This is easily reproducible as I detail here.,62343.msg354955.html

The blocking depends on which command is attempted. In that thread I can show setTarget blocking for a binary device, but setTarget does not block for a dimmable device. I’m speculating that setLoadLevel is correctly implemented with retry and error handling while setTarget has a bug that causes it to block and that on dimmable devices setTarget uses the setLoadLevel logic instead.

Anyway, the gist is that not every command implementation has robust handling of connectivity failures and that these failures unnecessarily block the command queue, potentially for a considerable amount of time.



I’m not 100% sure that it is even related to connectivity issues. I have a couple of scenes that actuate large numbers of devices, and they would frequently cause a luup reload even though all devices were functioning well. After breaking up these scenes into parts with short time delays between them, the reloads have completely stopped.



So is this best practice? To disable polling? I have about 60 z-wave devices (plus another 12 z-wave child devices), plus another 20 EnOcean devices, plus 20 DSC alarm devices, PLEGs,etc.



So is this best practice? To disable polling? I have about 60 z-wave devices (plus another 12 z-wave child devices), plus another 20 EnOcean devices, plus 20 DSC alarm devices, PLEGs,etc.[/quote]

This is the way I think about this: What is the purpose of polling? To check if the device is still in the network.
There are 3 types of zwave devices:

  1. AC powered. (light switches, bulbs)
  2. FLIR: Battery Powered but constantly on because they need to be ready to receive a command. (example: locks, vents)
  3. Battery Powered and normally sleeping (usually battery powered sensors)

The vera by default wants to poll all 3. Polling type 3 is moot since they can’t respond until they wake-up. I think the vera just ignores these polls.
Polling Type 2 is useful only to check their battery conditions but there could be automation based on the presence of this type of device if they are mobile (I don’t know of too many). Essentially polling these devices would just consume their battery for not much value added. Locks usually get polled right after a command is sent anyway.
Type 1: Not sure why you would want to poll these since they are normally fixed and constantly powered. Maybe if you want to detect their failure but the vera is more likely to fail than they are so… why bother?

My conclusion has been that I want to disable automatic polling on all types of devices since polling consumes power on FLIRs, have no value on AC-Powered devices and is actually not doing anything for battery powered devices. There are rare exceptions of FLIRS and AC powered devices which do not update status on their own and require the vera to poll them (example : instant light switch status) but they are rare and usually older devices. I believe vera implemented auto polling for these specific devices but have generalized the behavior to all devices which is one of the many mistakes plaguing UI7.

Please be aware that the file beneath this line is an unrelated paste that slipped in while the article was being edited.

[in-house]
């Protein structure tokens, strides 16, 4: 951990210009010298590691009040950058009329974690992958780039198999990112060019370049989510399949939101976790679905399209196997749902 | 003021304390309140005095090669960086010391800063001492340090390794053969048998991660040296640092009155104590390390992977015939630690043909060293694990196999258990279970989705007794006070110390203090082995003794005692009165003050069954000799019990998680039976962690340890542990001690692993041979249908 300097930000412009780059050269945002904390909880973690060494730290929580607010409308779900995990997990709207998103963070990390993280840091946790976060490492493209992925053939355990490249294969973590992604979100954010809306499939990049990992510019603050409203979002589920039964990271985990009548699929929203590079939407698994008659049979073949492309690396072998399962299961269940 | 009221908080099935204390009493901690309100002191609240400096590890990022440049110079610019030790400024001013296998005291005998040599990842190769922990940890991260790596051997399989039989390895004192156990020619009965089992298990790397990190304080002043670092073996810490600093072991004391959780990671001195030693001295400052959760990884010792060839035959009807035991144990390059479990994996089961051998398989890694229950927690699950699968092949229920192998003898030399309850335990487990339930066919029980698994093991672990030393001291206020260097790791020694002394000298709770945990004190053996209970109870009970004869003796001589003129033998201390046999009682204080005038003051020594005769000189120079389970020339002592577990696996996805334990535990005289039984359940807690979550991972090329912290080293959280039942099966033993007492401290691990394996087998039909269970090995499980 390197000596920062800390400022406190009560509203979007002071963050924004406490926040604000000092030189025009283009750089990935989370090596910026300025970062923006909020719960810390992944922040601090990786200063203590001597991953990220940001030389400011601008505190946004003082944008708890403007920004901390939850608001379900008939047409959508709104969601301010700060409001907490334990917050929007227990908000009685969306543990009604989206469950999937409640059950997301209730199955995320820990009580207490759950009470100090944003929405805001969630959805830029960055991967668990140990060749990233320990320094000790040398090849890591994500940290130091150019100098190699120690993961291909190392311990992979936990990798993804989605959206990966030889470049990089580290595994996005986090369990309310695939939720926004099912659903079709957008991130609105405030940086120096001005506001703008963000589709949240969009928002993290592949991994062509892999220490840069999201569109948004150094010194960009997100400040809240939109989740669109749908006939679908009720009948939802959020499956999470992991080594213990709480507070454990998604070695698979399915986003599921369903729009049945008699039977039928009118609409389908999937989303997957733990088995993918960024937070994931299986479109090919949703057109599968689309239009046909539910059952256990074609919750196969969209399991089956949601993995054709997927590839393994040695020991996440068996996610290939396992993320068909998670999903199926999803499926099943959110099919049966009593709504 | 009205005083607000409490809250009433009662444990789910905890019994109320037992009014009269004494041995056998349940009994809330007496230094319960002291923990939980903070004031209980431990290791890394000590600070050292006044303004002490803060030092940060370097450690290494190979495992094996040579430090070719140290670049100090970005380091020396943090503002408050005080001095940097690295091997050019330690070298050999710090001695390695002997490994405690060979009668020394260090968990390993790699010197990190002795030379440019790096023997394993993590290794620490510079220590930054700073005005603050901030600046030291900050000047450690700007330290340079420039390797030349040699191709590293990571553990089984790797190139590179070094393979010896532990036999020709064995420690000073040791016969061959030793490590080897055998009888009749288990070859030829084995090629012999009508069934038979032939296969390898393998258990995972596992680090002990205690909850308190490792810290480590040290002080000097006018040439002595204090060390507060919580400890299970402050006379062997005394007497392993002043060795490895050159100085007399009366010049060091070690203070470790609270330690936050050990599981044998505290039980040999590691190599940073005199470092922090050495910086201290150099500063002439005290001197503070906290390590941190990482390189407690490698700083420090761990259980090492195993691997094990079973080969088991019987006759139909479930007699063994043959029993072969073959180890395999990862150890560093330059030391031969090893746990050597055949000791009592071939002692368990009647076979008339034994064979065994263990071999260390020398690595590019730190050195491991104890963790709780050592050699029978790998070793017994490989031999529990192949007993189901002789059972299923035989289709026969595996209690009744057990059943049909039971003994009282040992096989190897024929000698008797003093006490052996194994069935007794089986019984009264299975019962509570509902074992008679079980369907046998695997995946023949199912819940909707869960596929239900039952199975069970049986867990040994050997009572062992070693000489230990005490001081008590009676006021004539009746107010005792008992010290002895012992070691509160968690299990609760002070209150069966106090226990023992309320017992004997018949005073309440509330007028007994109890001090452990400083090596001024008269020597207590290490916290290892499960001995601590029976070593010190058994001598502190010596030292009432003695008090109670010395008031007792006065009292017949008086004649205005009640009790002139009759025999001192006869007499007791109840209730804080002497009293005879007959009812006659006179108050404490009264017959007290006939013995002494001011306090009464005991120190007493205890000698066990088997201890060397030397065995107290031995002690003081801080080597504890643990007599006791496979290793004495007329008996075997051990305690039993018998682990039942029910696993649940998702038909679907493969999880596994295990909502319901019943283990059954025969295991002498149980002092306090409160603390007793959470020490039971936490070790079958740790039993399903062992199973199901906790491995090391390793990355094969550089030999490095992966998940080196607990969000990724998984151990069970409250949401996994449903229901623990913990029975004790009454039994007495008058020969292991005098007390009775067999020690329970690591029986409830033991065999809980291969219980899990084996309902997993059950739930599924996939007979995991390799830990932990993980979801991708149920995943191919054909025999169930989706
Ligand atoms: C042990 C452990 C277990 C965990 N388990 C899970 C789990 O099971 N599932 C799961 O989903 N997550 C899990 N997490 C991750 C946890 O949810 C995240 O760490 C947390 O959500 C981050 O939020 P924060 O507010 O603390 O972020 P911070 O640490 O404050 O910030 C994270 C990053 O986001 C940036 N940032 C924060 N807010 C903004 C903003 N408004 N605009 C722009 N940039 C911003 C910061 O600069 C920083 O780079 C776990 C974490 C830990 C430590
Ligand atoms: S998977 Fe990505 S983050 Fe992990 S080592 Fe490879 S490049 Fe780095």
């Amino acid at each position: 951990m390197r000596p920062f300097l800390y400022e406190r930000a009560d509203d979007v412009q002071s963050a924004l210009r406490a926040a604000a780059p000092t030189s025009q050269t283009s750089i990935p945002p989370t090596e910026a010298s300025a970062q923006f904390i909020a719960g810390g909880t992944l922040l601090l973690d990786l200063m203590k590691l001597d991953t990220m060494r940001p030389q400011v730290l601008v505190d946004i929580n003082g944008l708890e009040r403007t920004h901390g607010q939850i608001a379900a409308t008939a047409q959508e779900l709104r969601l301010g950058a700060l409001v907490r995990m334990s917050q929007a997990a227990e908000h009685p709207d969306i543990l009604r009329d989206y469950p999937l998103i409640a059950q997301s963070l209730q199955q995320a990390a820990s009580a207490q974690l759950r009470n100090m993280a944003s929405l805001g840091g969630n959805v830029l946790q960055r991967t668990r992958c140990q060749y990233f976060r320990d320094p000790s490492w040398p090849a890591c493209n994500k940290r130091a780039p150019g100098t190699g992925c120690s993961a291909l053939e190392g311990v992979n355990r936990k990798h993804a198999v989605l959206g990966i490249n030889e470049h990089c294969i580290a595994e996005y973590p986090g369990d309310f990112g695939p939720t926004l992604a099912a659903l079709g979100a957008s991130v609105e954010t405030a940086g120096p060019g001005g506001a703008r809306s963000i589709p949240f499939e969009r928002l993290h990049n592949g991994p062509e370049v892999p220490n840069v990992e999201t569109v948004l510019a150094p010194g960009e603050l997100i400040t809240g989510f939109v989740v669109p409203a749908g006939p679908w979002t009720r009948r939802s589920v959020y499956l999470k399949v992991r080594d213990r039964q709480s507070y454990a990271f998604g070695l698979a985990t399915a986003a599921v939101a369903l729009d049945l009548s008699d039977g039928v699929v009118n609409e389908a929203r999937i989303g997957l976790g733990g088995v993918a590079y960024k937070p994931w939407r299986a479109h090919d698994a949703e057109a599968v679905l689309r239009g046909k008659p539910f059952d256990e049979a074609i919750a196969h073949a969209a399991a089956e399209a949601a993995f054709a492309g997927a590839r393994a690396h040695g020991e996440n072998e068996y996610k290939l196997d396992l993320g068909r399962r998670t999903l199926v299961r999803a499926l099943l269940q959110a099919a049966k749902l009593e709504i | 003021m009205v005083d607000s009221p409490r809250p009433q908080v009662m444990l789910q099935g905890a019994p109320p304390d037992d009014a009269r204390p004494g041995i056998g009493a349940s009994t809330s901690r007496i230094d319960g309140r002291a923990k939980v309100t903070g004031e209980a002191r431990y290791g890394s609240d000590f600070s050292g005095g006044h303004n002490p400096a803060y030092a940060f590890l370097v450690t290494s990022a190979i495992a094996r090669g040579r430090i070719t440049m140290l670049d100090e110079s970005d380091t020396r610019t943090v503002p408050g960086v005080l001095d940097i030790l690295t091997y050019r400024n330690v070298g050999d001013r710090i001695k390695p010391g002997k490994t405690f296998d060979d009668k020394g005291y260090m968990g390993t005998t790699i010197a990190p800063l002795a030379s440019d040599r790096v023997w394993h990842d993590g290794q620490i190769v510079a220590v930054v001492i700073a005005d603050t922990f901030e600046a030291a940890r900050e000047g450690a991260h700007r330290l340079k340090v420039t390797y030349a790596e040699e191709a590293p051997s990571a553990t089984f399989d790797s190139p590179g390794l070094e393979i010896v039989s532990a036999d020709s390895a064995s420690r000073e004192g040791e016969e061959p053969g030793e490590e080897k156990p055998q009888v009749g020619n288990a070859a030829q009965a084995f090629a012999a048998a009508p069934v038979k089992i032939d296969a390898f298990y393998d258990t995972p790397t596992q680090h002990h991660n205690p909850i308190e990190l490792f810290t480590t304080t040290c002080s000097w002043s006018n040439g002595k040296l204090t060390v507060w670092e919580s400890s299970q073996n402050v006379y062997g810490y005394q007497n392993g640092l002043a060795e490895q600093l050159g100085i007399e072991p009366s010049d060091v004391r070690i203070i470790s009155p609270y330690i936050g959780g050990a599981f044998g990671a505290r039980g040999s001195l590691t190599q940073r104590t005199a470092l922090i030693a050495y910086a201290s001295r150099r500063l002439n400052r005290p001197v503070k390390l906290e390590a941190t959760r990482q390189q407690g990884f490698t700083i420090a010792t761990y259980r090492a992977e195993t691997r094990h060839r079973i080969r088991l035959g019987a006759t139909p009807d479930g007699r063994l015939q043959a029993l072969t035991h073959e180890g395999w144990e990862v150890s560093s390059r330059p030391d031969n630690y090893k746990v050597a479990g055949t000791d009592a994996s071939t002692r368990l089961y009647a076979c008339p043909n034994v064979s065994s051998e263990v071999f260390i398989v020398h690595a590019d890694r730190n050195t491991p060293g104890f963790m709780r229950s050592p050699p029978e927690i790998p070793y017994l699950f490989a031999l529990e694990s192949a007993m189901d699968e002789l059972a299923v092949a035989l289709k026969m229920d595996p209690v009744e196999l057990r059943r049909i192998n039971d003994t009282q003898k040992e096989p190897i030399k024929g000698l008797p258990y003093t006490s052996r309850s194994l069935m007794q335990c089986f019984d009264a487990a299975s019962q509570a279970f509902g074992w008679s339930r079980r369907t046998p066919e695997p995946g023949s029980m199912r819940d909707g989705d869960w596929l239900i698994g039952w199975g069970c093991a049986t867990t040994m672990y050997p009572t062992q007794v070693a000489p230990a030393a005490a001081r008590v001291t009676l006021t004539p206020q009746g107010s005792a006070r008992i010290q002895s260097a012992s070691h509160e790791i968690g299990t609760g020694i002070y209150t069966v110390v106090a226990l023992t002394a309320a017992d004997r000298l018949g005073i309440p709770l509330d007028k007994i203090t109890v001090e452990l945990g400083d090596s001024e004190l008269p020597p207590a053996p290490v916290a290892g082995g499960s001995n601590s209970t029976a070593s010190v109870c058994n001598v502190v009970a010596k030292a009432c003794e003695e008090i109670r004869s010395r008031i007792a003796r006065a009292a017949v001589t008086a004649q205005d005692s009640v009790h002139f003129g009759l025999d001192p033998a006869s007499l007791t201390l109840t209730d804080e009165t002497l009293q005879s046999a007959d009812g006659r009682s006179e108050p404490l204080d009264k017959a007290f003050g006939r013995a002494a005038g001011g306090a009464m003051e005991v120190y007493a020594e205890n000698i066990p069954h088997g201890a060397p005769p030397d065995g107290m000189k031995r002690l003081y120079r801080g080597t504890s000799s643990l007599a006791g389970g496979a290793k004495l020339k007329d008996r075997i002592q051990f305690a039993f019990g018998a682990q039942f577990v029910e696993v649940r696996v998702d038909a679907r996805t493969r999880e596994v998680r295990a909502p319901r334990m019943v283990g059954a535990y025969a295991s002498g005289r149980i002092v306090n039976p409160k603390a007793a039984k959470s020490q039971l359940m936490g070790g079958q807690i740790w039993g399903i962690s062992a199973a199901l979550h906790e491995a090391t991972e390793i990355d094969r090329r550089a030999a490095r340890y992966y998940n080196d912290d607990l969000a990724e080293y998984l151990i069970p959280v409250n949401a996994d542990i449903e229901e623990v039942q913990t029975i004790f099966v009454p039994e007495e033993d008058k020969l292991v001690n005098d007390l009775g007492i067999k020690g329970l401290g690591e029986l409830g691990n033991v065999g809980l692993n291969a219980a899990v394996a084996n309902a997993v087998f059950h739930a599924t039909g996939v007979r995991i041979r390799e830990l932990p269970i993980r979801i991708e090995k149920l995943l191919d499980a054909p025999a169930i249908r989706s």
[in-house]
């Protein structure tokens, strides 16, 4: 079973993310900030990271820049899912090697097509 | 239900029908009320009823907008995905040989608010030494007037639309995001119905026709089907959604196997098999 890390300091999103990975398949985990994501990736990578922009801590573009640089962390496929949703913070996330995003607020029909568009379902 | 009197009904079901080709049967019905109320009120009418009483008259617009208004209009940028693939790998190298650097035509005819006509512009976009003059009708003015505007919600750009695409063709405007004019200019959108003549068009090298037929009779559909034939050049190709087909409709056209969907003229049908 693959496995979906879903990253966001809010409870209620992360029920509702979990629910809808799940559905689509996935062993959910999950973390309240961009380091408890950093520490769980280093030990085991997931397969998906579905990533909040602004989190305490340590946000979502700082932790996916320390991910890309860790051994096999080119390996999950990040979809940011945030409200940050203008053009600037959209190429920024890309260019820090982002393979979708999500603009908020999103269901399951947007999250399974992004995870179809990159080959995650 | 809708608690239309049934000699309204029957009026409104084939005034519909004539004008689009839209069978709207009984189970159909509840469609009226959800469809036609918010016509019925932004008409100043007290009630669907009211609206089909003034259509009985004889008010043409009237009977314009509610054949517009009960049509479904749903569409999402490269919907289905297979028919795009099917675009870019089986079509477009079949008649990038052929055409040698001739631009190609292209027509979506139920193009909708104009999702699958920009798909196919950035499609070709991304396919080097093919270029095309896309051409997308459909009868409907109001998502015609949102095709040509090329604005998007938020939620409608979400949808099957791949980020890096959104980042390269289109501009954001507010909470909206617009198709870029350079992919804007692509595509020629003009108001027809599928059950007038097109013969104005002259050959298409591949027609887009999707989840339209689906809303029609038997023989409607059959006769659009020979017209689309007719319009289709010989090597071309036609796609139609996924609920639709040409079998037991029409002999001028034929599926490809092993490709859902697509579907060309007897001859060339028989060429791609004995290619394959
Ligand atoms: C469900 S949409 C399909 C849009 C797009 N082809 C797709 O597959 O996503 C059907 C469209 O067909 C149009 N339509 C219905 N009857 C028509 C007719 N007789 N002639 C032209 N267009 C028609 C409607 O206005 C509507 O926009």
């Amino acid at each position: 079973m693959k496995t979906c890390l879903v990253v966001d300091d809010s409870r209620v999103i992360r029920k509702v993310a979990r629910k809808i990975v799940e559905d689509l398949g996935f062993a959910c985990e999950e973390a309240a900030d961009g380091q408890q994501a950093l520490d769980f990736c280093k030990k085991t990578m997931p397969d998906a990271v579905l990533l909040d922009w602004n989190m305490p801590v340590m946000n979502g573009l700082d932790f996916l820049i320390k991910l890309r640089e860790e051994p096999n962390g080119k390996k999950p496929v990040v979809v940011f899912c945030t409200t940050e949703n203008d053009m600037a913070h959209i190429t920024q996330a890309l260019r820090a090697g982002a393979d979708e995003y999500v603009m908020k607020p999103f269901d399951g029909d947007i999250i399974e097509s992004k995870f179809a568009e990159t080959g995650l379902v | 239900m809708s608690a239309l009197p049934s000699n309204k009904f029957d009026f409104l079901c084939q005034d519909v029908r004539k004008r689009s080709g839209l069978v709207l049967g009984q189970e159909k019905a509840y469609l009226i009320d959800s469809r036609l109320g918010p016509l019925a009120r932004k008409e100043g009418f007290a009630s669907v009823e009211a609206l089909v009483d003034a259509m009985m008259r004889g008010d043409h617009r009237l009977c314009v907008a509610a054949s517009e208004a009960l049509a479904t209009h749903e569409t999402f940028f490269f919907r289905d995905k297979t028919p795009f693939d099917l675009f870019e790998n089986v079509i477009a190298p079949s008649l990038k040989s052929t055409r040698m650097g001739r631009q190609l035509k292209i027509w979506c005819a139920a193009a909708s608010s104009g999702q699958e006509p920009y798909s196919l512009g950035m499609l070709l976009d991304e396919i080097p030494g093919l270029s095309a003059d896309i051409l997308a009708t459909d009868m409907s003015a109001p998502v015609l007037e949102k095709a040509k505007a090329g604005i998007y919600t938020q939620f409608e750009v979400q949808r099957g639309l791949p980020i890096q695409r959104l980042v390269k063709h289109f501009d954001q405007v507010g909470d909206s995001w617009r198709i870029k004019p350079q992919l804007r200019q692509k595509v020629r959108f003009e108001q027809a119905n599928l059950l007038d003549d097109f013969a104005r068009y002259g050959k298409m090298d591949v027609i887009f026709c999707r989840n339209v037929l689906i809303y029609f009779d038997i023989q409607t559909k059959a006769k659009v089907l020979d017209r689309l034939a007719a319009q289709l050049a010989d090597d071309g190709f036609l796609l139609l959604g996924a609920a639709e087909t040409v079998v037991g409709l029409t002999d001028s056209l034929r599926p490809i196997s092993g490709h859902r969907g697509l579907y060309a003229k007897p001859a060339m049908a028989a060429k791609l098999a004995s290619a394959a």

I still have some of the early Jasco/GE light switches that were non-instant status, although I am slowly replacing them with the latest Jasco/GE light switches. So I don’t want to eliminate polling, but you got me thinking about dramatically scaling back the polling frequency.

Back to your original question, and I am going out on a limb here, but I have some anecdotal evidence that the swamping of the z-wave command queue is partially a factor of which devices are sending the commands. Meaning if a single device is sending the requests, then you have a hard limit of three. One can be queued, then a second, but if a third is sent while the other two are still in queue - reload. This I somewhat unscientifically tested with a single giant PLEG, and it seemed to hold true. Then I split the single PLEG into multiple PLEGs and sent the same commands at the same frequency - and had a fraction of the reloads. THEN I structured each of the small PLEGs to be what call ‘confirmative’ - that is they don’t send the next z-wave command until they essentially get confirmation the previous one completed (by adding into each condition that it can not be true if another condition is currently true), and the reloads all but stopped. I am taking something RTS said out of context, and adding my own experiences, and YMMV.,31345.0.html,33445.0.html,36757.msg273838.html#msg273838



Thanks for this.

This somewhat confirms my reading of the zwave documentation. The controller host is supposed to be the one queuing the commands. Not the zwave radio. The chip itself has a very short queue and polling is a command which the vera necessarily abuses if you let it configure devices by default.

For your devices, you can setup specific devices to be polled and others not to. The setting on the zwave menu screen actually does nothing for devices which have already been configured. Funky thing is, the vera wants you to reconfigure the device when changing its polling frequency which is another bizarre requirement.